Friday, June 18, 2021

Hillary Clinton Makes the Case for Why Biden Shouldn't Meet with Putin


On the same day that President Joe Biden met with Russian President Vladimir Putin in Geneva, former Secretary of State Hillary Clinton weighed in. In a Wednesday morning interview on MSNBC’s “Morning Joe,” the twice-failed presidential candidate wasted no time in calling out Putin and former President Donald Trump, while she spoke more favorably of Biden’s approach to Russia.

Clinton has a long and contentious history with Putin, going back to her support of Russia’s 2011 pro-democracy protests. She characterized the Russian leader as “the great disrupter” of democracy for his alleged interference in the 2016 presidential election, despite the 2019 Mueller Report finding no sufficient evidence of collusion between Putin and the Trump campaign.

Clinton’s comments on Trump, which included calling him a “spokesman for Putin," suggest that she is not over her 2016 loss. In a tone mimicking Biden’s, she emphasized the need to “reset” United States-Russia relations after the “disaster” of Trump’s presidency.

“The problem is that Trump has elevated [Putin]. Trump, from the very beginning, even when he was running in 2016, lifted up Russia. … I never thought I would see some of what we saw during the four years of the Trump administration," Clinton said on Wednesday.

Of Biden, Clinton praised his decision to meet Putin one-on-one in Geneva without a joint press conference. She said Biden is a president who “will stand up and defend American interests,” and she called upon Biden to set clearer cybersecurity standards with the Kremlin.

“We’ve got to have some kind of process about cybercrimes and cyberattacks. I thought a number of commentators have made an excellent suggestion — that we look for a Geneva Convention, if you will. Bring the world around what we're gonna do to protect ourselves and to draw some lines about what's acceptable when it comes to the use of cyberweapons," Clinton said on Wednesday.

However, Clinton should recognize that the Biden administration has already missed several opportunities to take a stand against Russian cyberattacks.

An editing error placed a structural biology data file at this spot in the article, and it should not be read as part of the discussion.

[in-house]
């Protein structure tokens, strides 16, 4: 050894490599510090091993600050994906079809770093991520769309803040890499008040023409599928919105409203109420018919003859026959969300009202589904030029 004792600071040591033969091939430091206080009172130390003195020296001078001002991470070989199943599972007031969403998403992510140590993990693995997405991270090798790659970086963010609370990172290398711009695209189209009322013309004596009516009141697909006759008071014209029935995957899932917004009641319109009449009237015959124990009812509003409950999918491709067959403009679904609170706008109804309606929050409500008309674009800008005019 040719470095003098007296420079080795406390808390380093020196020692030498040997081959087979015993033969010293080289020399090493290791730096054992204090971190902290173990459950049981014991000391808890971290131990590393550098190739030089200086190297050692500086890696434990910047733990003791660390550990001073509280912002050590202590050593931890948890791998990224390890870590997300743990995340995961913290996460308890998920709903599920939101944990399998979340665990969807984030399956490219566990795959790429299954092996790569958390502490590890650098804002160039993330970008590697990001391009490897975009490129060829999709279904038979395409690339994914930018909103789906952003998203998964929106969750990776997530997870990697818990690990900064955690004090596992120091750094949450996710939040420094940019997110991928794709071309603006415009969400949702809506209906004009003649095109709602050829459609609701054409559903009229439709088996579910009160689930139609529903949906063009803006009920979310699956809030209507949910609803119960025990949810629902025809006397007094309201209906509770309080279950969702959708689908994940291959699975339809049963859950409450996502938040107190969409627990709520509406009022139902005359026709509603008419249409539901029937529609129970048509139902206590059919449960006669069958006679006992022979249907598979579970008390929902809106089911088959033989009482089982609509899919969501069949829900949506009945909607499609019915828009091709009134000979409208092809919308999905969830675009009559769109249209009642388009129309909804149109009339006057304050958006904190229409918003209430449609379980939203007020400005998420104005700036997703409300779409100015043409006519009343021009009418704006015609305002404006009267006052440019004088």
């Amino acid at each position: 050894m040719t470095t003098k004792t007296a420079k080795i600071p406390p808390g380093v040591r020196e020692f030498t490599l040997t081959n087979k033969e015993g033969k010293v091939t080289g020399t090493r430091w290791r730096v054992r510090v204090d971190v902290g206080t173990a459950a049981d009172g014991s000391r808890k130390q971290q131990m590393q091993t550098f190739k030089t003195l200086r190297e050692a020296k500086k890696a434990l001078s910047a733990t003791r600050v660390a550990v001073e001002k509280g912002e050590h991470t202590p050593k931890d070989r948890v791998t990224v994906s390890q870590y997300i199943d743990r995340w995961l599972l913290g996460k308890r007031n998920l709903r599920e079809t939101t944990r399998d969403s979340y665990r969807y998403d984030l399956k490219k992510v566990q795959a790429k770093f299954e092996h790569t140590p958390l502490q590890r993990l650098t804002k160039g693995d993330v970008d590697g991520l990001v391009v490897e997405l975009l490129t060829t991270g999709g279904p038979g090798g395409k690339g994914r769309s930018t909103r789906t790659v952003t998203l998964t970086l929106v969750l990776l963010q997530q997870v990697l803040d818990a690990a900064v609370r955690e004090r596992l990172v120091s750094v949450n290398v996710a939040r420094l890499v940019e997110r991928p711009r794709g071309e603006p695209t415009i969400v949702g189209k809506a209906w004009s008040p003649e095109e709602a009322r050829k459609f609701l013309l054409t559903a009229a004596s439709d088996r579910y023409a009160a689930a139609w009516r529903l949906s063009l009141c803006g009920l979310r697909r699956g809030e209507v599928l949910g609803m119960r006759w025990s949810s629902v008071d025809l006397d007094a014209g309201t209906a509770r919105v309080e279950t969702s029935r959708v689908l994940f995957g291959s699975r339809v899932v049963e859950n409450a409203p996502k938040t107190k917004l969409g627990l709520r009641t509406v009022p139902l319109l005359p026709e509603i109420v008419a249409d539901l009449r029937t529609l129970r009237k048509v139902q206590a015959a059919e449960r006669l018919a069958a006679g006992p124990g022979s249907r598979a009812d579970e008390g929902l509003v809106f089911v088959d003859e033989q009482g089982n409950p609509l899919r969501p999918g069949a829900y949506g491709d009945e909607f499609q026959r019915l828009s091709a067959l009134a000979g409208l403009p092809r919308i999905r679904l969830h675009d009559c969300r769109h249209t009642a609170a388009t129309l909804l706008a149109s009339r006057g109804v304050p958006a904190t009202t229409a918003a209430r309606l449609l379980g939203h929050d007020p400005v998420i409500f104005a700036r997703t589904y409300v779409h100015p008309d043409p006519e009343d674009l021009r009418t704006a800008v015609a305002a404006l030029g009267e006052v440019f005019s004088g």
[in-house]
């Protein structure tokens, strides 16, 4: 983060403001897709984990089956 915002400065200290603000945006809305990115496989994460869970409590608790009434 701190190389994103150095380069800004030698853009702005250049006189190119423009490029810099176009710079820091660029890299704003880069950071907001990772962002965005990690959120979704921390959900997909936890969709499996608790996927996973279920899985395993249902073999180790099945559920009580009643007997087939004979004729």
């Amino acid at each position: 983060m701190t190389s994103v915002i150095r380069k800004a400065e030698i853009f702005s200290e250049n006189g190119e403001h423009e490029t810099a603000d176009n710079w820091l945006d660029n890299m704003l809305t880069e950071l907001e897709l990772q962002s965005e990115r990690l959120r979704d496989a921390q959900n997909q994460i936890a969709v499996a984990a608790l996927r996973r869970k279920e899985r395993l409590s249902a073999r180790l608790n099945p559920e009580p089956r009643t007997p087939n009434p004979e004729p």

On May 7, the Houston-based Colonial Pipeline fell victim to a ransomware attack in which DarkSide, a cybercriminal organization linked to Russia, is believed to be responsible. Biden responded three days after the attack, vaguely stating that the “Russian authorities have some responsibility to deal with this,” when mounting evidence suggests that the Kremlin perpetrated the attack and has no interest in “dealing with” its consequences.

In another win for Putin last month, Biden declined to impose sanctions on Gazprom, the Moscow-based gas company working to construct Nord Stream 2. The controversial pipeline will give Western Europe access to Russian natural gas reserves while providing Russia with greater access to European markets in exchange. Biden has long been opposed to Russia constructing the pipeline, but he indicated on May 25 that imposing sanctions would be counterproductive to America’s interests in Europe.

It’s not like the Biden administration has much of a plan to deal with the cyberattacks in the first place. Earlier this month, Secretary of Energy Jennifer Granholm admitted that America’s adversaries are enemies capable of cyberattacks at any moment.

“I think that there are very malign actors who are trying even as we speak. There are thousands of attacks on all aspects of the energy sector and the private sector generally. The [JBS] meat plant, for example. It's happening all the time," Granholm said earlier this month.

With the Geneva Summit over, Hillary Clinton and Joe Biden can talk a big game about “defending American interests.” But getting Vladimir Putin to commit, and keeping him committed in any meaningful way, to the reduction of cybercrime is a task easier said than done.

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